We should care about Biden’s age now he’s president — but not in the way you think

After Donald Trump’s presidency, can we still credibly make the argument that emotional maturity comes with age?

Clémence Michallon
New York City
Sunday 08 November 2020 15:48

Joe Biden reaches out to Trump supporters in victory speech: ‘Let’s give each other a chance’

By electing Joe Biden, America has chosen its oldest president in three centuries. Biden is 77 years old; by the time he’s inaugurated, he will be 78. (That’s right, the new president was born on 20 November, which makes him a Scorpio.) 

Prior to him, America’s oldest elected president was none other than Donald Trump, who was 70 years old when he won the vote and took office. (I know you’re wondering, so: Trump was born on 14 June and is thus a Gemini.)

Much has been made of Biden’s age. It makes sense, to some extent. Each president can hope to spend up to eight long, stressful, challenging years in the White House. Of course we should be devoting some thought to unpleasant perspectives such as, well, possible death and illness. If the show Succession teaches us anything, it’s that, well, wealth redistribution matters, but also that old men in positions of power would do well to plan for the future.

Biden’s strategy, so far, has mainly consisted in picking a relatively young vice president as a potential successor. Kamala Harris is 56 – 20 years older than the youngest vice president to take office, the then 36-year-old John C Breckinridge, but also 15 years younger than the oldest, the then 71-year-old Alben W Barkley. 

Of all the talking points used by the Trump campaign against Harris, her age was mostly a non-issue, probably because 56 sits in that comfortable not-too-young-but-not-to-old range that we tend to favour for our politicians.

Ironically, given that Trump himself could face the same question, his campaign did go after Biden based on his age, repeatedly seeking to paint him as a senile old man lacking the necessary stamina. This came along with the repeated implication that Biden would accidentally usher in the “radical” (a word used by GOP Ronna McDaniel in an August tweet) Harris by way of his age, thus – according to her worldview – plunging the country into a hellscape built on socialism and universal healthcare.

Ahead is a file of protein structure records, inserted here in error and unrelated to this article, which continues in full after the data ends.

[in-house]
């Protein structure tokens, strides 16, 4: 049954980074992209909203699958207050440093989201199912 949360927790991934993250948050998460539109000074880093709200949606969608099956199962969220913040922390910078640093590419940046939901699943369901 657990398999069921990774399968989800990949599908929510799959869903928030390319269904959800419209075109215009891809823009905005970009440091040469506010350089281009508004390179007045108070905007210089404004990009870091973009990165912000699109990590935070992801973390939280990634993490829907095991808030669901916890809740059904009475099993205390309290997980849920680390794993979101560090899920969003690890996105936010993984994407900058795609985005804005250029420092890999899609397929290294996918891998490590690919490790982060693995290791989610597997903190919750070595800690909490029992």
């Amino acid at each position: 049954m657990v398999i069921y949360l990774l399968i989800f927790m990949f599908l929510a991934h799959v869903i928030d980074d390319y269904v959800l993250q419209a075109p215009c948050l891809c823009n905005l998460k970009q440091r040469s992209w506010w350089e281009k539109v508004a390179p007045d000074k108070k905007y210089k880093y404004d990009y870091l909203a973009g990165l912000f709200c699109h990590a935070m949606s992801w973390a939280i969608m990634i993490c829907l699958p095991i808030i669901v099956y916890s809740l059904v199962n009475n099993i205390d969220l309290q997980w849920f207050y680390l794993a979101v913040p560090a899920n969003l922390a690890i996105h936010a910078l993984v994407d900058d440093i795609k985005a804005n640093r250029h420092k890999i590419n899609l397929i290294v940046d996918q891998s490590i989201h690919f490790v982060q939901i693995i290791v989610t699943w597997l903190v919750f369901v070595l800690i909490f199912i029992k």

Presumably, the attacks on Harris’s character were because the Trump campaign suspected the same as the rest of us: that despite claims to the contrary, Biden will likely be a one-term president who chose his running mate with that in mind. 

It’s not beyond the realms of possibility that in the next election Biden could stand again or the Democrats could even choose someone a little more suited to the progressive wing of the party (an Elizabeth Warren or Julian Castro type, for instance) or even a centrist in his own image (here’s looking at you, Pete Buttigieg – and probably not at you any more, Beto O’Rourke.) But the most likely scenario is that Harris will stand by him loyally for four years and then seek to finally break the glass ceiling and become America’s first female president in 2024.

The ways in which we think about age can tell us a lot about the ways in which we think about power. It’s telling that the US has a minimum age for presidential candidates (35 years) but no upper limit. If you’re going to make ageism central to your democratic process, why should it only work one way? How can you be too young for the presidency but not too old? Presumably, it’s because we tend to assign certain characteristics to old age, such as wisdom, knowledge and restraint, regardless of whether those assumptions bear out. But after Trump’s presidency, can we still credibly make the argument that ages brings with it emotional maturity?

The median age in the US stood at 38.2 years in 2018. Wouldn’t it make sense to have a president with the ability to speak for that generation? Seven decades on this Earth did not preclude the current inhabitant of the Oval Office (until 20 January) from throwing tantrums, tweeting in all caps much more often than necessary and – lest we forget – attempting to undermine American democracy during the last days of his failed bid for re-election. 

Why, then, are we still holding onto that persistent lie that maturity comes with age, rather than temperament? Would 31-year-old Alexandria Ocasio-Cortez really have behaved in a less presidential manner than that?

As a person living in the United States today, I’m not too fussed by the age of the new president-elect. And I certainly don’t think his current age precludes him in any way from performing his presidential duties. But I would welcome a larger selection of younger candidates in the playing field in the future. 

It’s time we recognised that there is a difference between experience and competence, before presidential races between two men over 70 for arguably the most important job on the planet become the norm. I’m tired of waiting, personally, and I’m not getting any younger.

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